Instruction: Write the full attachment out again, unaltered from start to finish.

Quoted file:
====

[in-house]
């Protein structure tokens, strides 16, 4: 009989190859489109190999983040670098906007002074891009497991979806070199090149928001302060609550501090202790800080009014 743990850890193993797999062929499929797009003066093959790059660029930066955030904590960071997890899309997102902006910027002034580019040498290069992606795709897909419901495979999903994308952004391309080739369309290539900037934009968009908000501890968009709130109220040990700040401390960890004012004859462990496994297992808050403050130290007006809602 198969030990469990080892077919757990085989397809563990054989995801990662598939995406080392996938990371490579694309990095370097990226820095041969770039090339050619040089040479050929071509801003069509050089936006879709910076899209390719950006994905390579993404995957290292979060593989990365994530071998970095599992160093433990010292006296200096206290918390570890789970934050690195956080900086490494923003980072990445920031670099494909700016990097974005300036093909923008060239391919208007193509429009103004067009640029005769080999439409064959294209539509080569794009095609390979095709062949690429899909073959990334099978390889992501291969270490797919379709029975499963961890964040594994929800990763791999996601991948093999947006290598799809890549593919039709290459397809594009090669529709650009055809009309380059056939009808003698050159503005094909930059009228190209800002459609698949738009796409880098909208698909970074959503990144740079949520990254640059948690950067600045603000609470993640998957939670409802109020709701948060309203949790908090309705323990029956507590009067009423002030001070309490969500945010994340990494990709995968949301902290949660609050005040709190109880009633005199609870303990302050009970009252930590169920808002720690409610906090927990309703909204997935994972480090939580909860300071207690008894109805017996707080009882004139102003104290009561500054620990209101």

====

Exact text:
[in-house]
């Protein structure tokens, strides 16, 4: 009989190859489109190999983040670098906007002074891009497991979806070199090149928001302060609550501090202790800080009014 743990850890193993797999062929499929797009003066093959790059660029930066955030904590960071997890899309997102902006910027002034580019040498290069992606795709897909419901495979999903994308952004391309080739369309290539900037934009968009908000501890968009709130109220040990700040401390960890004012004859462990496994297992808050403050130290007006809602 198969030990469990080892077919757990085989397809563990054989995801990662598939995406080392996938990371490579694309990095370097990226820095041969770039090339050619040089040479050929071509801003069509050089936006879709910076899209390719950006994905390579993404995957290292979060593989990365994530071998970095599992160093433990010292006296200096206290918390570890789970934050690195956080900086490494923003980072990445920031670099494909700016990097974005300036093909923008060239391919208007193509429009103004067009640029005769080999439409064959294209539509080569794009095609390979095709062949690429899909073959990334099978390889992501291969270490797919379709029975499963961890964040594994929800990763791999996601991948093999947006290598799809890549593919039709290459397809594009090669529709650009055809009309380059056939009808003698050159503005094909930059009228190209800002459609698949738009796409880098909208698909970074959503990144740079949520990254640059948690950067600045603000609470993640998957939670409802109020709701948060309203949790908090309705323990029956507590009067009423002030001070309490969500945010994340990494990709995968949301902290949660609050005040709190109880009633005199609870303990302050009970009252930590169920808002720690409610906090927990309703909204997935994972480090939580909860300071207690008894109805017996707080009882004139102003104290009561500054620990209101």